At this point I turned to my husband with a gasp and said, "You didn't tell me this was a horror movie!"

Then Anna, the baker, relates how she went from pre-law at Harvard to opening a bakery. She says that now she's changing the world through cookies.

At this point my husband turned to me and said, "Honey, she's your soulmate!"

So true. For me cookies are my favorite way to say "thank you," "feel better," or "you are loved." Thus, when a kind, inordinately generous friend mentioned that he is way into peanut butter and jam I immediately began my quest for the perfect peanut butter and jam cookie. Peanut butter and chocolate would be no problem - I have enough peanut butter and chocolate recipes to make their own cookbook. Peanut butter and jam was another matter.

My first attempt was, as first attempts so often are, disappointing. I had in mind a peanut butter version of jam thumbprints, my daughter's favorite, that uses a spritz cookie dough for a base. The recipe I found produced a tough, dry, base that only faintly tasted of peanut butter and the jam I used left merely a sticky slick. I learned that using a quality jam that contains actual fruit is important, rather than the jam I'd used, purchased for the adorable Curious George pictures on the jar.

For my second try I went back to an old faithful recipe - Hershey's Peanut blossoms. I splurged and made them with my stash of peanut butter kisses. These were fabulous, but I wanted a base that totally sang out "Peanut Butter" in a strong tenor.

My third attempt was a keeper. A moist, dense cookie base, redolent of peanut butter balanced with the sweet pull of the jam. I wrapped up and delivered the results. My friend was quite pleased and said, "Congratulations on cracking the code!"

Peanut Butter & Jelly Thumbprints

3 cups all-purpose flour
1 cup granulated sugar
1 tsp baking soda
1/2 tsp salt
1-1/2 cups creamy peanut butter (I prefer Jiff)
1/2 cup margarine
1/2 cup honey
2 Tbsp milk
1/2 cup good quality jam, stirred (I used blueberry)

Preheat oven to 375 degrees.

In a large bowl blend together the flour, sugar, baking soda, and salt. Add the peanut butter and margarine. Mix on medium-low speed until crumbly, about 3 minutes. Add honey and milk; blend well. Use your hands, if needed, to work in the dry crumbs into the mixture.

Form dough into 1 inch balls. Place on ungreased baking sheets 2 inches apart. Press thumb (although I use a knuckle for a deeper, even well) into center of each. Place 1/2 tsp. jam into each indentation.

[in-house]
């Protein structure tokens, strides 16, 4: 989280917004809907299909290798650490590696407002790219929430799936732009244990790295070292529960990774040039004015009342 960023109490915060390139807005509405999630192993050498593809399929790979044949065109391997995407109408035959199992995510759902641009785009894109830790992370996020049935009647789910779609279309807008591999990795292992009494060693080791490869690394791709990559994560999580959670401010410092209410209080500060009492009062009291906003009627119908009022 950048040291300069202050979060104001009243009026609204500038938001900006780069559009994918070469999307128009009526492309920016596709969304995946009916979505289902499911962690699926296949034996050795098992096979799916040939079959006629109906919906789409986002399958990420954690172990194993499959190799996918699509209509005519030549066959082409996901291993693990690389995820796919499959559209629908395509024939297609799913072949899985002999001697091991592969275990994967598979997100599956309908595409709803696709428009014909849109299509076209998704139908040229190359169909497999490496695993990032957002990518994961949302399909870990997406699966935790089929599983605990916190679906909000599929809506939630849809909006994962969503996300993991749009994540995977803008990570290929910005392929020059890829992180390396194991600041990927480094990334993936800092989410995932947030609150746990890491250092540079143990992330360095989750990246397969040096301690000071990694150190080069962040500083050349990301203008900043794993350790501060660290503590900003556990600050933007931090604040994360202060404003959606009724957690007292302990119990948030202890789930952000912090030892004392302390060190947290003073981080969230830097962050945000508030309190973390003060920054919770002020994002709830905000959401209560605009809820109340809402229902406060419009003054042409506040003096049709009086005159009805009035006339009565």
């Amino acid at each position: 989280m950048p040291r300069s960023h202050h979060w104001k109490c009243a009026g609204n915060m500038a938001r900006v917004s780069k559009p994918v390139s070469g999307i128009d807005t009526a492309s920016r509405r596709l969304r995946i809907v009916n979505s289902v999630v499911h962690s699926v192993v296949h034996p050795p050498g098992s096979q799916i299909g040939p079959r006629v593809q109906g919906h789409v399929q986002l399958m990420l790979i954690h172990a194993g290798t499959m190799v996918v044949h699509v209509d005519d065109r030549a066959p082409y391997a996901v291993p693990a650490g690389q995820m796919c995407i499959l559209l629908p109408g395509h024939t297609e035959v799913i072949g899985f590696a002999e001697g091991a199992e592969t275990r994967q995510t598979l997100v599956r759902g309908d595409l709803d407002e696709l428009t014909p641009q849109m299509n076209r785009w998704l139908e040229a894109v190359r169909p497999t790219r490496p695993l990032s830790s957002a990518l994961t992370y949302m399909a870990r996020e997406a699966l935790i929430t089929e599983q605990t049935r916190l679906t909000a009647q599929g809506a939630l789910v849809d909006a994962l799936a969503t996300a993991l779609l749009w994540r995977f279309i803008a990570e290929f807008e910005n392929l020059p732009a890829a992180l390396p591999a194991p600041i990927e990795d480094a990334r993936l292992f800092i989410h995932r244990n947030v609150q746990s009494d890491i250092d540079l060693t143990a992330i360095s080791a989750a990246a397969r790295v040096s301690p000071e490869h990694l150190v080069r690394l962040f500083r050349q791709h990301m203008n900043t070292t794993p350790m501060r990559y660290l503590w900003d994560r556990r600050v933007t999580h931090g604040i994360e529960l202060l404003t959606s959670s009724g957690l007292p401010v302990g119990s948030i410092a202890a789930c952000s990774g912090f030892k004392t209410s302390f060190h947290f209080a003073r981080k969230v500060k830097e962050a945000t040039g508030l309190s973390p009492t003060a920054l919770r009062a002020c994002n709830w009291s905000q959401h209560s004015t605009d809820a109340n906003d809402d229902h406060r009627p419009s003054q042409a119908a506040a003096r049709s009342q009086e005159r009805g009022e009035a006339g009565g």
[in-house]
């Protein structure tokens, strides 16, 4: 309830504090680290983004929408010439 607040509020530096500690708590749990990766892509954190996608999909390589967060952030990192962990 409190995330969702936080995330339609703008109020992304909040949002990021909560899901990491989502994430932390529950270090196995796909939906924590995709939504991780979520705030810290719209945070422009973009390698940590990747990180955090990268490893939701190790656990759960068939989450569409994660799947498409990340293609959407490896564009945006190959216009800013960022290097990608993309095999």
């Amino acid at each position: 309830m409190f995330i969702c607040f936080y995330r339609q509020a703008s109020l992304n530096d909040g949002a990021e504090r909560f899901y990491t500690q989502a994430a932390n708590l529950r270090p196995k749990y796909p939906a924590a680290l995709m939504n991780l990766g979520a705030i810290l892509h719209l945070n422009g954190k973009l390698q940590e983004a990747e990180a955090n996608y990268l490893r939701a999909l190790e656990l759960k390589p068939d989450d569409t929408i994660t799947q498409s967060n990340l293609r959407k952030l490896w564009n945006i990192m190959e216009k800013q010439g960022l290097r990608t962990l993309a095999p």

Bake for 8 to 10 minutes or until edges start to turn golden brown. Let sit on the cookie sheet for 1 to 2 minutes then transfer to a cooling rack. Store in airtight container. As the cookies sit the jam seeps into the base a bit and makes it even moister and jammier.

Makes about 4 dozen cookies.

Thursday, March 1, 2007

Banana Bliss

Snow in the northwest is a funny thing. People here panic, schools close, and the weather reporters run 24/7 coverage of "The Big Storm of '07." The hilarious bit is that it's for 1 -2 inches of snow that melts away by 3 pm.

It snowed last night and the sight of the cold, white layer outside triggered my natural response - bake something! When my tousle-headed child wandered into the kitchen and requested pancakes, I knew exactly what to make. I'd been eyeballing the Banana Sour Cream Pancakes in Ina Garten Barefoot Contessa Family Style (I'm loving this cookbook - I made dinner from it last night, too.).

The pancakes were marvelous- the bananas cooked into the pancakes gave them an intense banana flavor, the pancakes were hearty without being leaden, and with peanut butter smeared on top (if you're that kind of person, which I am) they were sublime. I could barely wait for my resident photographer to finish with the pictures so I could taste them. Oh my, it was difficult not to moan while eating these. My children quickly polished off theirs and the little one even asked for seconds. And thirds. I'm hoping he won't burst.

Banana Sour Cream Pancakes

1-1/2 cups all-purpose flour
3 Tbsp. sugar
2 tsp. baking powder
1-1/2 tsp salt
1/2 cup sour cream (I used low fat)
3/4 cup plus 1 Tbsp. milk
2 extra-large eggs (I used large)
1 tsp vanilla extract
1 tsp grated lemon zest
Unsalted butter
2 ripe bananas, diced, plus extra for serving
Peanut butter (optional)
Maple syrup

In a medium bowl, sift together the flour, sugar, baking powder, and salt. Whisk together the sour cream, milk, eggs, vanilla, and lemon zest. Add the wet ingredients to the dry ones, mixing only until combined.

Melt 1 Tbsp of butter in a large skillet over medium-low heat until it bubbles. Ladle the pancake batter into the pan using a 1/4 cup measure. Distribute a rounded Tbsp. of bananas on each pancake. Cook for 2 to 3 minutes, until bubbles appear on top and the underside is nicely browned. Flip the pancakes and then cook fr another minute, until browned. Wipe out the pan with a paper towel, add more butter to the pan, and continue cooking pancakes until all the batter is used. Serve with sliced bananas, optional peanut butter, and maple syrup.